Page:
April 26 2019
Assisted living is often concerned with the more pragmatic concerns of day-to-day life, such as the dining and transportation services that we can offer. However, beyond looking after the physical comforts elderly housing, there are less tangible concerns that can be more important. Happiness, engagement and a general sense of safety and well-being are critical emotional components of elderly housing too, and music can play an important role in this.
Music Goes Straight To Heart
Few things can affect a person’s emotions as quickly and directly as music. Music imprints itself on a person’s emotions and memories in a powerful, permanent way, conjuring up reminiscence the feelings associated with it from just a few opening notes. Because of this, music therapy can be a very easy, but important component of maintaining satisfaction and engagement in elderly housing. There are several reasons for this.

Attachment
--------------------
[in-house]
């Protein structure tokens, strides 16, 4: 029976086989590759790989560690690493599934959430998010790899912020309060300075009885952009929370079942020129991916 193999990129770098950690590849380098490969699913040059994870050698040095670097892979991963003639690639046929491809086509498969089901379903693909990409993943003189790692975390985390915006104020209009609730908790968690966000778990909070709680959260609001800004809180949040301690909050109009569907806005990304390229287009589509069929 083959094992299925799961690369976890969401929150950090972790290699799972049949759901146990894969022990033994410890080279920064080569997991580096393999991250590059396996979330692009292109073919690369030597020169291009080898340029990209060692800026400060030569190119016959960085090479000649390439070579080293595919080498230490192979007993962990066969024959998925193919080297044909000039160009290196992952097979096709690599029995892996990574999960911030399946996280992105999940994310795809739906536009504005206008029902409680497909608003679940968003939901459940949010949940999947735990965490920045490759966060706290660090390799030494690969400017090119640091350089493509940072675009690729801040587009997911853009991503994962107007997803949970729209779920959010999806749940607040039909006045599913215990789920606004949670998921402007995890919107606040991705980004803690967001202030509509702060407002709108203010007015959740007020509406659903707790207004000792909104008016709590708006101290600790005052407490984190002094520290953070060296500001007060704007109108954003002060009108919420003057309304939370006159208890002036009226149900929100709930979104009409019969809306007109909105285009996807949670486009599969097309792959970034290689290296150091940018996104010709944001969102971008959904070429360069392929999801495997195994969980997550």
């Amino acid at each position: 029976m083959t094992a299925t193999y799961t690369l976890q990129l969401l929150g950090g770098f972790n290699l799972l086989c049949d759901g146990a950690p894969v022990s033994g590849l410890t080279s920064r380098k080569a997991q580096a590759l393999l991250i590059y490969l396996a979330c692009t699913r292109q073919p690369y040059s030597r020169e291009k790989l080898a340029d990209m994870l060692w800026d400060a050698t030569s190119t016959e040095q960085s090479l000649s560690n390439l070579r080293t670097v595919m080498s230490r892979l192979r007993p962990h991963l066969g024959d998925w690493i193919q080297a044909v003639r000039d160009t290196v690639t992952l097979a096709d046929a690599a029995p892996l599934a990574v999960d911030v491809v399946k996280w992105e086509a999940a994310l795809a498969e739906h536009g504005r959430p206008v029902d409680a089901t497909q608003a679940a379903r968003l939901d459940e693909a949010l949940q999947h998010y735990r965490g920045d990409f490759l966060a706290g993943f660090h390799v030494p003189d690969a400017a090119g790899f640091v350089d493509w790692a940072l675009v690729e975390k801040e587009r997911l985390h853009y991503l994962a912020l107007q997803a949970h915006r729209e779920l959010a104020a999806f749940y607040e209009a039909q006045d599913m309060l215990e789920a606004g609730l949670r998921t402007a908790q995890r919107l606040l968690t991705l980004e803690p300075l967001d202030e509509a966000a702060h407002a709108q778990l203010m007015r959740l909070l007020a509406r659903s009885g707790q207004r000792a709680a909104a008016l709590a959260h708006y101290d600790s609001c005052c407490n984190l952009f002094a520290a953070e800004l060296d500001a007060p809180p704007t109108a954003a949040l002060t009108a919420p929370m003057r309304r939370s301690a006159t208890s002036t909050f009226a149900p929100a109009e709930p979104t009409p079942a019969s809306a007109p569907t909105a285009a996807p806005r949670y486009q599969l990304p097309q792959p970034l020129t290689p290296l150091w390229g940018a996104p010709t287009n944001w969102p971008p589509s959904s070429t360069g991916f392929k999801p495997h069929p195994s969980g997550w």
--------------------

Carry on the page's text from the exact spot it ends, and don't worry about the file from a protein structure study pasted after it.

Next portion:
Music is a passive activity and doesn’t make any demands of a senior. Even with some hearing difficulty, music can still be viable for some through the use of headphones so that the volume can be raised, and bass or treble can be adjusted as needed for the individual’s specific hearing needs. It’s not a demanding physical activity and can be a great way to combat boredom and not leave a senior alone with his or her thoughts, in solitude.
For people with anxiety or nervous dispositions, music can be very soothing. The right song can rekindle positive, happy associations that can brighten the mood. In a different context, playing soothing, calming music can slow things down and help to defuse an angry or excitable situation.
While people in elderly housing may not necessarily be encouraged to engage in heavy physical activity, smaller movements should still be encouraged, and music can do this. The tapping of feet, moving hands in time to a song can all have positive therapeutic effects.